Arches Cluster

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Arches Cluster
Arches cluster
Arches Cluster of young, massive stars. This image was obtained with NACO adaptive optics system on ESO’s Very Large Telescope.
Observation data (J2000 epoch)
Constellation Sagittarius
Right ascension 17h 45m 50.5s
Declination –28° 49′ 28″
Distance 25 kly (8.5 kpc)
Physical characteristics
Notable features Optically obscured
See also: Open cluster, List of open clusters

The Arches Cluster is the densest known star cluster in the Milky Way located about 100 light years from its center, in the constellation Sagittarius. Due to extremely heavy optical extinction by dust in this region, the Arches Cluster is obscured in the visual bands, and is observed in the X-ray, infrared, and radio bands. The radius of the Arches Cluster is approximately one light-year. It contains approximately 150 young, very hot stars that are many times larger and more massive than the Sun.[1] Such stars live for only a few million years before exhausting their hydrogen fuel, due to their extreme luminosity. The cluster also contains hot gas, produced in shocks by collisions among the massive, high-velocity stellar winds flowing outwards from the stars.

This star cluster and the Quintuplet cluster, another massive young cluster in the region, are estimated to be two to four million years old. Although possibly larger and denser than the Quintuplet Cluster, it appears to be slightly younger. The most evolved stars are barely edging away from the main sequence while the Quintuplet Cluster includes a number of hot supergiants as well as a red supergiant and the Luminous Blue Variable The Pistol Star. The most massive of their stars are expected to become supernovas, forming neutron stars or black holes, or else be torn apart by tidal forces from the black hole known to lie at the Galactic center.[citation needed]

Work by Donald Figer, an astronomer at the Rochester Institute of Technology suggests that 150 solar masses (M) is the upper limit of stellar mass in the current era of the universe.[2] He used the Hubble Space Telescope to observe about a thousand stars in the Arches cluster and found no stars over that limit despite a statistical expectation that there should be several. However, later research demonstrated a very high sensitivity of the calculated star masses upon the extiction laws used for mass derivation, which can affect the upper mass limit by about 30% using different extinction laws[3] (possibly from 150 M to about 100 M).

Arches Cluster.
False color IR image of the Arches Cluster.
Prominent stars
Star (B=Blum,[4] F=Figer[5]) Spectral type[6] Magnitude[6] (bolometric) Temperature[6] (effective, K) Mass[7] (x solar) Radius (x solar)
B1 WN8-9h −10.1 31,700 50 - 60 32
F1 WN8-9h −11.0 33,200 101 - 119 43
F2 WN8-9h −10.2 33,500 42 - 49 30
F3 WN8-9h −10.5 29,600 52 - 63 43
F4 WN7-8h −11.0 36,800 66 - 76 35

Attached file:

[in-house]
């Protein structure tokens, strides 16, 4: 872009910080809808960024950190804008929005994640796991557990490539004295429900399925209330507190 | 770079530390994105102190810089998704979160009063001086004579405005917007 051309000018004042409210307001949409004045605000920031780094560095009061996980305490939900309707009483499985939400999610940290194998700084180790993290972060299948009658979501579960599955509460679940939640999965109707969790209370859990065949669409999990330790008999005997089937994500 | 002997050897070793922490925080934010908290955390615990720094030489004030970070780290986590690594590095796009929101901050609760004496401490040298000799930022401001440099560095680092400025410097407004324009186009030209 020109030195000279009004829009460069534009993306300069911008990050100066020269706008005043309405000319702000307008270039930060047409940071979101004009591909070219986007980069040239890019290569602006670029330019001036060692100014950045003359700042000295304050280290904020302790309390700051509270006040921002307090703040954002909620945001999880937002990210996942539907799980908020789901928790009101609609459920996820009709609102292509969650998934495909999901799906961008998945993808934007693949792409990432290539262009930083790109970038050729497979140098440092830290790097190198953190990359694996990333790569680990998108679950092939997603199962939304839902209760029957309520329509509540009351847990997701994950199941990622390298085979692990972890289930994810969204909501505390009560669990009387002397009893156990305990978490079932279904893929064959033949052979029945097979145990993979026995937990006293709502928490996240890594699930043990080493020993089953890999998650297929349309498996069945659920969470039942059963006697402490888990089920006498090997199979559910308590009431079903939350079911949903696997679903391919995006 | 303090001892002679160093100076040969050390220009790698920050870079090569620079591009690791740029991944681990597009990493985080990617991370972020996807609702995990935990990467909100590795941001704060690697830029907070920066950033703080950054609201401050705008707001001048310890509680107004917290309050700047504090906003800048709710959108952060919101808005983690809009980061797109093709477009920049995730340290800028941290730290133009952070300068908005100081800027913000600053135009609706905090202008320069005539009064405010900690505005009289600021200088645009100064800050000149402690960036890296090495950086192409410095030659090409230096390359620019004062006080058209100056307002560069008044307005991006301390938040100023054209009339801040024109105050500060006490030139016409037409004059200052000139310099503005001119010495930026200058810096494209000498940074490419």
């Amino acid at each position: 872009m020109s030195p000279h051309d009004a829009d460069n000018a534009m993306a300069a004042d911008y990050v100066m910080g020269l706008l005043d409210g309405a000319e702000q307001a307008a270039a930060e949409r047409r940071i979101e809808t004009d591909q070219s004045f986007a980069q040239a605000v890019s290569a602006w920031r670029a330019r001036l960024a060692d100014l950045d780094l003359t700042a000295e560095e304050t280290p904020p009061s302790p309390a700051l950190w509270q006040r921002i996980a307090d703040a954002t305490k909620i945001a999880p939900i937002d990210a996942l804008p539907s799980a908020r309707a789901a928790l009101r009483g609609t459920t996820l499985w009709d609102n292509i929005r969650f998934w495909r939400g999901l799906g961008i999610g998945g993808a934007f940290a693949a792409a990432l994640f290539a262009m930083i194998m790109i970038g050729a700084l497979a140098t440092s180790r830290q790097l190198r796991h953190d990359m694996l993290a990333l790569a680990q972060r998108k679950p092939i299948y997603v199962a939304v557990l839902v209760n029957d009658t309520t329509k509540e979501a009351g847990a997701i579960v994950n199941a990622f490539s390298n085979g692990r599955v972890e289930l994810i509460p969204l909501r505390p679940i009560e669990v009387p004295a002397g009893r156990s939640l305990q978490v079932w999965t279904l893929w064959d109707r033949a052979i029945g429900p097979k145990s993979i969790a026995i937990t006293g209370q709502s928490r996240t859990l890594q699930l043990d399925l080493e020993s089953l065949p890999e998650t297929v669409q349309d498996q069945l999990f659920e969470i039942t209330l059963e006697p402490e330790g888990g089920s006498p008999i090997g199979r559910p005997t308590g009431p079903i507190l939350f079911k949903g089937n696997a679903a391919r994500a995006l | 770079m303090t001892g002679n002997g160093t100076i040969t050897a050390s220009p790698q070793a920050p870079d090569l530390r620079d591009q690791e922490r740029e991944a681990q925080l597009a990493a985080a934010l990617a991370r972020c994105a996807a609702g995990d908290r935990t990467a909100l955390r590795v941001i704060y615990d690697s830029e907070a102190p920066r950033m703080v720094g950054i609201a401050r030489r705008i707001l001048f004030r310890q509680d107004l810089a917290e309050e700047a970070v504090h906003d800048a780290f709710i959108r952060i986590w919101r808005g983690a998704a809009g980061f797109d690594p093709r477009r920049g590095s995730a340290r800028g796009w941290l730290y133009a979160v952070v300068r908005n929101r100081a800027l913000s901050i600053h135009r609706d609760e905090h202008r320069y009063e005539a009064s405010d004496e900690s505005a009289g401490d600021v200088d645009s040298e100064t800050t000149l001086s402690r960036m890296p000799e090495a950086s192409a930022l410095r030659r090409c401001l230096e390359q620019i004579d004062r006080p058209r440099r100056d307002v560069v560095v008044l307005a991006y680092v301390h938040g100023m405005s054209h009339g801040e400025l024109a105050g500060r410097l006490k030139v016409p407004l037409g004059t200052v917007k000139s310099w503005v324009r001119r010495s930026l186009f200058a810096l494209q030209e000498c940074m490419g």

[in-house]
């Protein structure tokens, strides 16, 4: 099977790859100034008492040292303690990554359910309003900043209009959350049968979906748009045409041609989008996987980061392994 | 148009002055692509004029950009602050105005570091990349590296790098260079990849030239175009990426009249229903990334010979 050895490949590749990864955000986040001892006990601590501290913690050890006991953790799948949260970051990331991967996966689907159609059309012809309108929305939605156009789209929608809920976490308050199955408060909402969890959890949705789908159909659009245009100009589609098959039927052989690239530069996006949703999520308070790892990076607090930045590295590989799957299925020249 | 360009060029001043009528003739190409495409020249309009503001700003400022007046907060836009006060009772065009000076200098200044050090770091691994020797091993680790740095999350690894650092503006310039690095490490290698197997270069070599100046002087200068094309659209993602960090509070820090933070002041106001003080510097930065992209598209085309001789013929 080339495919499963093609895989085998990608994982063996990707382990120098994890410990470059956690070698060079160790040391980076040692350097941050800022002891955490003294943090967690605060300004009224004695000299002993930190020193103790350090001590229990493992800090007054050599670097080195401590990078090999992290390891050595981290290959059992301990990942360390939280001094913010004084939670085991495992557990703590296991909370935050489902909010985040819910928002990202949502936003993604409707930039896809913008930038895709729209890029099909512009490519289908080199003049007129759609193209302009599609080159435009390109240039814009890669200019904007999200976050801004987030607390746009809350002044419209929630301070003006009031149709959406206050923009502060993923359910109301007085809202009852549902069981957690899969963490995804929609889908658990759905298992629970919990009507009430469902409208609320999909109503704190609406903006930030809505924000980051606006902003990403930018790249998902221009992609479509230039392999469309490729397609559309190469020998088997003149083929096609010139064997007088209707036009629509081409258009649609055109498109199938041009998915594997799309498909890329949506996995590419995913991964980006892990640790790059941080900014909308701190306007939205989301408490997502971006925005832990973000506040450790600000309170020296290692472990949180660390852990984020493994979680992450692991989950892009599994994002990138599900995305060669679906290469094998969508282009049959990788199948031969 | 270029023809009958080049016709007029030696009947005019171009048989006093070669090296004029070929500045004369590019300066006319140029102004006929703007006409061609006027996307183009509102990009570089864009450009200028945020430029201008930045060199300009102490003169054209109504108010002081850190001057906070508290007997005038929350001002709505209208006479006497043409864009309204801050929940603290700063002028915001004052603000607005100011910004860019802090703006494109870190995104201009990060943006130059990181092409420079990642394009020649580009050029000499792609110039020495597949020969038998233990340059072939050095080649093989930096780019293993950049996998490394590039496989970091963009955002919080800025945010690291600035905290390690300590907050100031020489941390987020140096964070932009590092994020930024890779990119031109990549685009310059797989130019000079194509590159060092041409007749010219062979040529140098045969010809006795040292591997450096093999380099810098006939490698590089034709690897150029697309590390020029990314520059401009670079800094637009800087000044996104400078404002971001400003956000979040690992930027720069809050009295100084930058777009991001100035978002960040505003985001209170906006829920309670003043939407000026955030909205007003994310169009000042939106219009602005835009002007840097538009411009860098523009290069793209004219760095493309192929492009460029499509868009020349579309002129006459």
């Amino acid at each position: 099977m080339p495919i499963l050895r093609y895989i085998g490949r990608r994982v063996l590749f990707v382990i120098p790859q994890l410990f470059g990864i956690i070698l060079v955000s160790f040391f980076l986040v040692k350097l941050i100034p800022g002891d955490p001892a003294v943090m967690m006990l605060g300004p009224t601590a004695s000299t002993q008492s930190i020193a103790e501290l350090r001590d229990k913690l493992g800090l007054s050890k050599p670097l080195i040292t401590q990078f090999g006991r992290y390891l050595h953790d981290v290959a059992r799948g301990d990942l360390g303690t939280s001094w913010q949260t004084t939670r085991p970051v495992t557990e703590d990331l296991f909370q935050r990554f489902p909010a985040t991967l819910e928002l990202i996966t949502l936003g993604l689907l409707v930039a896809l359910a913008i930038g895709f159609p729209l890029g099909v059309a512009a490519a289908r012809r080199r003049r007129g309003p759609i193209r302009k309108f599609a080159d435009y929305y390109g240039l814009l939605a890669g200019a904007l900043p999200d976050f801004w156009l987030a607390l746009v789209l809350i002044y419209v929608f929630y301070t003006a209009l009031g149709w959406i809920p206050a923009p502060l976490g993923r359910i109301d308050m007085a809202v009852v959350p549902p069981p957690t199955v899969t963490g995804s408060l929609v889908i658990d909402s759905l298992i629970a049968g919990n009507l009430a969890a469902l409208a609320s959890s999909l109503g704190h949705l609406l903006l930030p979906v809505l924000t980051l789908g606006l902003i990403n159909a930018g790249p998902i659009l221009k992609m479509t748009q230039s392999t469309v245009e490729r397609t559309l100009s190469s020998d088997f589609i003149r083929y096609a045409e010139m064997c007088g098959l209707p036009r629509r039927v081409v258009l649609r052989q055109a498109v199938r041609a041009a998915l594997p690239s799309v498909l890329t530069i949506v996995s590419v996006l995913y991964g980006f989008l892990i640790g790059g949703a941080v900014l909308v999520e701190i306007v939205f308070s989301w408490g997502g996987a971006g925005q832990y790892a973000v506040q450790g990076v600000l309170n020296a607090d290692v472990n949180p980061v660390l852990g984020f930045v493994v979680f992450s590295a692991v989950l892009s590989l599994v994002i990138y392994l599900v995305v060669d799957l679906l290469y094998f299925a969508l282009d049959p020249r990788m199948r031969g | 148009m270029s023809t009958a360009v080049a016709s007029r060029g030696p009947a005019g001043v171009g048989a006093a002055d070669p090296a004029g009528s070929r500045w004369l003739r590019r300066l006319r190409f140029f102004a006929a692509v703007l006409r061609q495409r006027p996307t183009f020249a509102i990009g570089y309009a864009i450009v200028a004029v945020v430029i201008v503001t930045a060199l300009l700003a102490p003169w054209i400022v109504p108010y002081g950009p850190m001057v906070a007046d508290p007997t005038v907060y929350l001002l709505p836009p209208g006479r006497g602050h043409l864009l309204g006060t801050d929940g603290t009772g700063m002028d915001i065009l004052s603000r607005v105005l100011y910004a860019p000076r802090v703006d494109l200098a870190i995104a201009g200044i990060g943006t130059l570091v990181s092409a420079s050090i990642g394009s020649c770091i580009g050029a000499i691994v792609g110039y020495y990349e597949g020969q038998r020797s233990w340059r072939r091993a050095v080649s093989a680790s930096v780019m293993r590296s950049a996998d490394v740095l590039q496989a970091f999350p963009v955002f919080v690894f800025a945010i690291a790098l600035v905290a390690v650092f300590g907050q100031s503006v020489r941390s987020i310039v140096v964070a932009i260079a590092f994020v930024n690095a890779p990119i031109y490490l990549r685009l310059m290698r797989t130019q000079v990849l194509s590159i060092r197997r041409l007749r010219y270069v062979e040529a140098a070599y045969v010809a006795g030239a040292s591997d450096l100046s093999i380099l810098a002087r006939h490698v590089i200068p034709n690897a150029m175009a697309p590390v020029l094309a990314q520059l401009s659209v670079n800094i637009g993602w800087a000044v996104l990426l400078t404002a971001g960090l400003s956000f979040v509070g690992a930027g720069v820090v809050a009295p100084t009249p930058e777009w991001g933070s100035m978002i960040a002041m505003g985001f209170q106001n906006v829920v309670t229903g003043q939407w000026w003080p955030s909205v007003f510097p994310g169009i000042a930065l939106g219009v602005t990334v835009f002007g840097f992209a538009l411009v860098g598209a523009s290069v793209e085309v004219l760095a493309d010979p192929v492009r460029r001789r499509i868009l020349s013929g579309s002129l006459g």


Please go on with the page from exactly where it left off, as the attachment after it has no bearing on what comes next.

F5 WN8-9h −10.1 32,100 31 - 36 31
F6 WN8-9h −11.1 33,900 101 - 119 44
F7 WN8-9h −11.0 32,900 86 - 102 44
F8 WN8-9h −10.5 32,900 43 - 51 35
F9 WN8-9h −11.1 36,600 111 - 131 38
F10 O4-6If+ −10.1 32,200 55 - 69 24
F12 WN7-8h −10.8 36,900 70 - 82 31
F14 WN8-9h −10.2 34,500 54 - 65 28
F15 O4-6If+ −10.6 35,600 80 - 97 32
F16 WN8-9h −10.0 32,200 46 - 56 29
F18 O4-6I −10.4 36,900 67 - 82 26
F20 O4-6I −10.0 38,200 47 - 57 21
F21 O4-6I −10.1 35,500 56 - 70 25
F28 O4-6I −10.1 39,600 57 - 72 23


  1. ^ Espinoza, P.; Selman3, F. J.; Melnick, J. (July 2009). "The massive star initial mass function of the Arches cluster". Astronomy and Astrophysics 504 (2): 563–583. Bibcode:2009A&A...501..563E. doi:10.1051/0004-6361/20078597. Retrieved 5 December 2014. 
  2. ^ "NASA's Hubble Weighs in on the Heaviest Stars in the Galaxy". NASA News. 2005-03-09. Retrieved 2006-08-04. 
  3. ^ Habibi, M.; Stolte, A.; Brandner, W.; Hußmann, B.; Motohara, K. (August 2013). "The Arches cluster out to its tidal radius: dynamical mass segregation and the effect of the extinction law on the stellar mass function". Astronomy and Astrophysics 556 (A26). Bibcode:2013A&A...556A..26H. doi:10.1051/0004-6361/201220556. Retrieved 5 December 2014. 
  4. ^ Blum, R. D.; Schaerer, D.; Pasquali, A.; Heydari-Malayeri, M.; Conti, P. S.; Schmutz, W. (2001). "2 Micron Narrowband Adaptive Optics Imaging in the Arches Cluster". The Astronomical Journal 122 (4): 1875. arXiv:astro-ph/0106496. Bibcode:2001AJ....122.1875B. doi:10.1086/323096.  edit
  5. ^ Figer, D. F.; Najarro, F.; Gilmore, D.; Morris, M.; Kim, S. S.; Serabyn, E.; McLean, I. S.; Gilbert, A. M.; Graham, J. R.; Larkin, J. E.; Levenson, N. A.; Teplitz, H. I. (2002). "Massive Stars in the Arches Cluster". The Astrophysical Journal 581: 258. arXiv:astro-ph/0208145. Bibcode:2002ApJ...581..258F. doi:10.1086/344154.  edit
  6. ^ a b c Martins, F.; Hillier, D. J.; Paumard, T.; Eisenhauer, F.; Ott, T.; Genzel, R. (2008). "The most massive stars in the Arches cluster". Astronomy and Astrophysics 478: 219. arXiv:0711.0657. Bibcode:2008A&A...478..219M. doi:10.1051/0004-6361:20078469.  edit
  7. ^ Gräfener; Vink; de Koter; Langer (2011). "The Eddington factor as the key to understand the winds of the most massive stars. Evidence for a Gamma-dependence of Wolf-Rayet type mass loss". arXiv:1106.5361v1 [astro-ph.SR].

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